Is Bloomington best Hoosier city?

September 15, 2008
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Bloomington keeps racking up the accolades.

Over the weekend, a Wall Street Journal article focused on the city as a vibrant, low-cost alternative to Sun Belt locations for retirees. Congestion is low, there are two hospitals, and plenty of natural beauty is just beyond city limits.

Also late last week, the Federal Reserve Bank published a study showing Bloomington as one of the most prosperous university towns in the Midwest. This despite ongoing manufacturing losses like the closure of Thomson Consumer Electronicsâ?? television plant.

Has Bloomington become the best city its size in Indiana? Or is it the best city in the state, period?
  • A fun, clean, compact college town with a scenic friendly vibe to it. The campus is amazing and packed with historic architecture and thousands of trees and the Square, shops, Kirkwood, bars, parks, and surrounding areas make Bloomington one of Indiana's finest cities without question.

    I loved my time there and make it an effort go several times a year. It is a unique city and there is a reason it boasts one of the finest campuses in the nation. The fringe areas are countless acres of State and National parks. It's close to Indy, Columbus, Nashville, Hoosier National Forest, Lake Monroe, etc...

    I can't argue with the study, it's one of my favorite cities without a doubt.
  • Yes. Period - and I'm from Lafayette.

    Friendly, convenient, shopping leaves a little to be desired, but is not far from Indy, and Greenwood is actually starting to make the trips from bloomington shorter for shopping.

    I love it, will plan on moving there or raising a family there at some point.
  • When it comes to neighborhoods, housing stock, K-12 schools, and just being a great family town, West Lafayyete is nicer than Bloomington. This is not to say that Bloomington isn't nice, because it is, but having spent lots of time in both, WL gets my vote. WL has NO scary or dangerous neighborhoods and that can't be said for Bloomington.
  • I want some of what Jim is smoking!
  • Something not legal I'm sure. I admit I have NEVER been to WL but Lafayette is no where near as nice as Bloomington.
  • The answer is yes. B'town has diversity, culture, free and forward thinking -- thanks obviously, to the presence of a strong liberal arts state university. Throw in some natural beauty, and close proximity to major metro areas, and you have a winner.

    All that said, you'd have to put Lafayette/West Lafayette in the top three for many of the same reasons -- but not quite to the same level. Columbus is also high on the list -- not as large or enlightened, but architecture, the downtown, and strong corporate citizenship make it a shining star.

    Being a big city boy, I could live in all three, but Bloomington would be the first choice, by far!
  • Bloomington is a wonderful college town and compares well to some (better than Champaign-Urbana, IL and Lexington, KY) and unfavorably to others (Austin, TX; Chapel Hill, NC). But I don't see any real competition in terms of city life and urban culture to Indianapolis, even with its hyperconservative and largley homogeneous suburbs. Bloomington is a wonderful place, a gem, but it's no city.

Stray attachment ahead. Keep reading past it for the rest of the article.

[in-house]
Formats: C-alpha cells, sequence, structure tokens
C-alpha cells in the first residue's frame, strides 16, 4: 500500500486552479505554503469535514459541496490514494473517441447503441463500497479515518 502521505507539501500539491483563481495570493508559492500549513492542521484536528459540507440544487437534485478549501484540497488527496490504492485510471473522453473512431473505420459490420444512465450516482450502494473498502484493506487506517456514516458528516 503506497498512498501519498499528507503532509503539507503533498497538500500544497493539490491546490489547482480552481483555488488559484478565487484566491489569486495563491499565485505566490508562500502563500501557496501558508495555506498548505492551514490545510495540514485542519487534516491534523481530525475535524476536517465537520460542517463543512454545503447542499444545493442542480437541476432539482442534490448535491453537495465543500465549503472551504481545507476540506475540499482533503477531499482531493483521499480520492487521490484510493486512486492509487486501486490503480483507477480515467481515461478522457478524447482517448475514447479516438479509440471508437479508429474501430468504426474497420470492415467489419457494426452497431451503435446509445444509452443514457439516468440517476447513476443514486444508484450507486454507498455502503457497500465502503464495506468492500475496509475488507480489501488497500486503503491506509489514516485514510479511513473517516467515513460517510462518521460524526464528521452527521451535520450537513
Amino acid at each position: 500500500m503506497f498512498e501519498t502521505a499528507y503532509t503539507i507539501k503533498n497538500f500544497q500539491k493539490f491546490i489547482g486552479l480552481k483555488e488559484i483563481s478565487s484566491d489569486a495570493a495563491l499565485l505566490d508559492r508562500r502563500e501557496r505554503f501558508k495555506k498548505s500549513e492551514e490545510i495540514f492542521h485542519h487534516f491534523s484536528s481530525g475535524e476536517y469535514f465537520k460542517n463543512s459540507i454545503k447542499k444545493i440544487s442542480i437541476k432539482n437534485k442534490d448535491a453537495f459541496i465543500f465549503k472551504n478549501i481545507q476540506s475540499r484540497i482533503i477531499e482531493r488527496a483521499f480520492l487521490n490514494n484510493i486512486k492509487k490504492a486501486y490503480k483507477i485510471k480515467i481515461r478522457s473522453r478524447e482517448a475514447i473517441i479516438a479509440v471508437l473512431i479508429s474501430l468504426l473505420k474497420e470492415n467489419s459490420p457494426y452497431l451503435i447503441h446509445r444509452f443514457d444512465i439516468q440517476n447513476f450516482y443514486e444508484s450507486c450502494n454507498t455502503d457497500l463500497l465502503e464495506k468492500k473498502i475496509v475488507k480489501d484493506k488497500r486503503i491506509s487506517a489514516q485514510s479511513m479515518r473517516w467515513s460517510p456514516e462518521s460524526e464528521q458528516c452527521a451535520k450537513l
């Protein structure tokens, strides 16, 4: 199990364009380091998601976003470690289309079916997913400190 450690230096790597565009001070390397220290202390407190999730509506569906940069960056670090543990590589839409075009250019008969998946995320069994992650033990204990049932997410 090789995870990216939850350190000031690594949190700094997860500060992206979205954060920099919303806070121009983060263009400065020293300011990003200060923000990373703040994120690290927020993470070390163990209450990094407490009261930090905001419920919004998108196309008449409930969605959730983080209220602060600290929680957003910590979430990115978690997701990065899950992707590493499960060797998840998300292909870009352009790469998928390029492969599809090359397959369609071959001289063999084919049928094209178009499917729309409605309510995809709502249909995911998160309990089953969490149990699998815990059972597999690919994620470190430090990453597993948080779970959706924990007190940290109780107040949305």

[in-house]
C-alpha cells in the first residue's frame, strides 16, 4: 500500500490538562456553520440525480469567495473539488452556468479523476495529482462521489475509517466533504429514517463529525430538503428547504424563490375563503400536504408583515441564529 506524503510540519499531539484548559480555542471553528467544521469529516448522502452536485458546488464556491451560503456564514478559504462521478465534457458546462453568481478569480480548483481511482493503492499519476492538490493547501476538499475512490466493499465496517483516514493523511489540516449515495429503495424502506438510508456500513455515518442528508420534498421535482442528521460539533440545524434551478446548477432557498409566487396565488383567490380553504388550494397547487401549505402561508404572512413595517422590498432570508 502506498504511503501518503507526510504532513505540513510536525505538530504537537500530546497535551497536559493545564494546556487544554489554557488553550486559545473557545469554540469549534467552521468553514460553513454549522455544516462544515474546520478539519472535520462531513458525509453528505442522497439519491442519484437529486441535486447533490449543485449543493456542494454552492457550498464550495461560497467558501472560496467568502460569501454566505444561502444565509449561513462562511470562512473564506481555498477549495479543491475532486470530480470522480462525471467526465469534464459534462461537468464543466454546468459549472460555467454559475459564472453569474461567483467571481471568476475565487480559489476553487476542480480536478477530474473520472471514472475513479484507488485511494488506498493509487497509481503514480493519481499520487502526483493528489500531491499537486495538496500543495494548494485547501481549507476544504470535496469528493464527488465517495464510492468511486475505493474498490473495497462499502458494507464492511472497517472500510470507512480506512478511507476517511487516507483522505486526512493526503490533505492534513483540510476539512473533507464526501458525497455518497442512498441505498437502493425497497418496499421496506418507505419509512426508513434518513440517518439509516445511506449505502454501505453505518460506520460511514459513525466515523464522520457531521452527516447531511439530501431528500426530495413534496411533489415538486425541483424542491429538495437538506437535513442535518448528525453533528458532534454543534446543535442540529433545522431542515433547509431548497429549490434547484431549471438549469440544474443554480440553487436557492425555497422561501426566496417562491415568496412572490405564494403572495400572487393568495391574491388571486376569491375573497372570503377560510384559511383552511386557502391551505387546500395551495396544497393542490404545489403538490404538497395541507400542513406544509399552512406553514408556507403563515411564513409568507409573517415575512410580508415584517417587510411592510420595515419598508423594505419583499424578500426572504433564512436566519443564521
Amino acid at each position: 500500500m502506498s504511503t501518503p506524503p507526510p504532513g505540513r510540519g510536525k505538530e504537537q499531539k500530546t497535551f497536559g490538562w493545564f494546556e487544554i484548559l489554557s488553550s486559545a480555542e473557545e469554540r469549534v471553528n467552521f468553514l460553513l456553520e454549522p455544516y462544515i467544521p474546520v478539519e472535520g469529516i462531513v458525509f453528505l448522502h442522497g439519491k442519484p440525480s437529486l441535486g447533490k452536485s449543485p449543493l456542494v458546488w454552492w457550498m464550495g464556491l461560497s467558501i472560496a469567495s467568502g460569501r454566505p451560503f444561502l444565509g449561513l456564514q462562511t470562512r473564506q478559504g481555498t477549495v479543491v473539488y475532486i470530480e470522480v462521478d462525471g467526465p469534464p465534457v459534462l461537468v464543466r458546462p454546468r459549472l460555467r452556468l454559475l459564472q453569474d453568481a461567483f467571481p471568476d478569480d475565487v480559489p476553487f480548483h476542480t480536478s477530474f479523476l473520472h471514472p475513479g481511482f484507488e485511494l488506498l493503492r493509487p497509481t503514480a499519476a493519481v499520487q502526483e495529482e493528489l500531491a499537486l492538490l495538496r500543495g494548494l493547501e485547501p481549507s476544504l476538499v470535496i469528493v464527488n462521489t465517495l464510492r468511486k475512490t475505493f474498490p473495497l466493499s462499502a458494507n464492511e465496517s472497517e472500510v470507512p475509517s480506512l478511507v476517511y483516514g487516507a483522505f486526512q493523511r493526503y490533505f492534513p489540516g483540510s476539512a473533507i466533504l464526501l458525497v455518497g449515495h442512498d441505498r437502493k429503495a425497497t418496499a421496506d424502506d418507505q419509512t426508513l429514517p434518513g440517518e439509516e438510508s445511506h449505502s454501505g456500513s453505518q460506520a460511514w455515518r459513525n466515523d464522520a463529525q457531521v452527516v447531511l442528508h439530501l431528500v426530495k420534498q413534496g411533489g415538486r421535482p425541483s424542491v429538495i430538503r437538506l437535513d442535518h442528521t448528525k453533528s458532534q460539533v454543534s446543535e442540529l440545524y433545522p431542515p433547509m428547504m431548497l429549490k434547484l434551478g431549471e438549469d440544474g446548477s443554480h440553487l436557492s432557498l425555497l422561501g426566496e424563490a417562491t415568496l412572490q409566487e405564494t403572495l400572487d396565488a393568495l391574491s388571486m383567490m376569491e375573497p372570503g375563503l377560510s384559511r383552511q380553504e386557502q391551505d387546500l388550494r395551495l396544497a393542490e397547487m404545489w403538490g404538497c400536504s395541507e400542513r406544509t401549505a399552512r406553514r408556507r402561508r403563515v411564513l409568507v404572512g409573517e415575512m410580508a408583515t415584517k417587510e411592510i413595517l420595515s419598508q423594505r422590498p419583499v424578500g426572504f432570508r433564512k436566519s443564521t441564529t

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  1. If what you stated is true, then this article is entirely inaccurate. "State sells bonds" is same as "State borrows money". Supposedly the company will "pay for them". But since we are paying the company, we are still paying for this road with borrowed money, even though the state has $2 billion in the bank.

  2. Andrew hit the nail on the head. AMTRAK provides terrible service and that is why the state has found a contractor to improve the service. More trips, on-time performance, better times, cleanliness and adequate or better restrooms. WI-FI and food service will also be provided. Transit from outlying areas will also be provided. I wouldn't take it the way it is but with the above services and marketing of the service,ridership will improve and more folks will explore Indy and may even want to move here.

  3. They could take the property using eminent domain and save money by not paying the church or building a soccer field and a new driveway. Ctrwd has monthly meetings open to all customers of the district. The meetings are listed and if the customers really cared that much they would show. Ctrwd works hard in every way they can to make sure the customer is put first. Overflows damage the surrounding environment and cost a lot of money every year. There have been many upgrades done through the years to help not send flow to Carmel. Even with the upgrades ctrwd cannot always keep up. I understand how a storage tank could be an eye sore, but has anyone thought to look at other lift stations or storage tanks. Most lift stations are right in the middle of neighborhoods. Some close to schools and soccer fields, and some right in back yards, or at least next to a back yard. We all have to work together to come up with a proper solution. The proposed solution by ctrwd is the best one offered so far.

  4. Fox has comments from several people that seem to have some inside information. I would refer to their website. Changed my whole opionion of this story.

  5. This place is great! I'm piggy backing and saying the Cobb salad is great. But the ribs are awesome. $6.49 for ribs and 2 sides?! They're delicious. If you work downtown, head over there.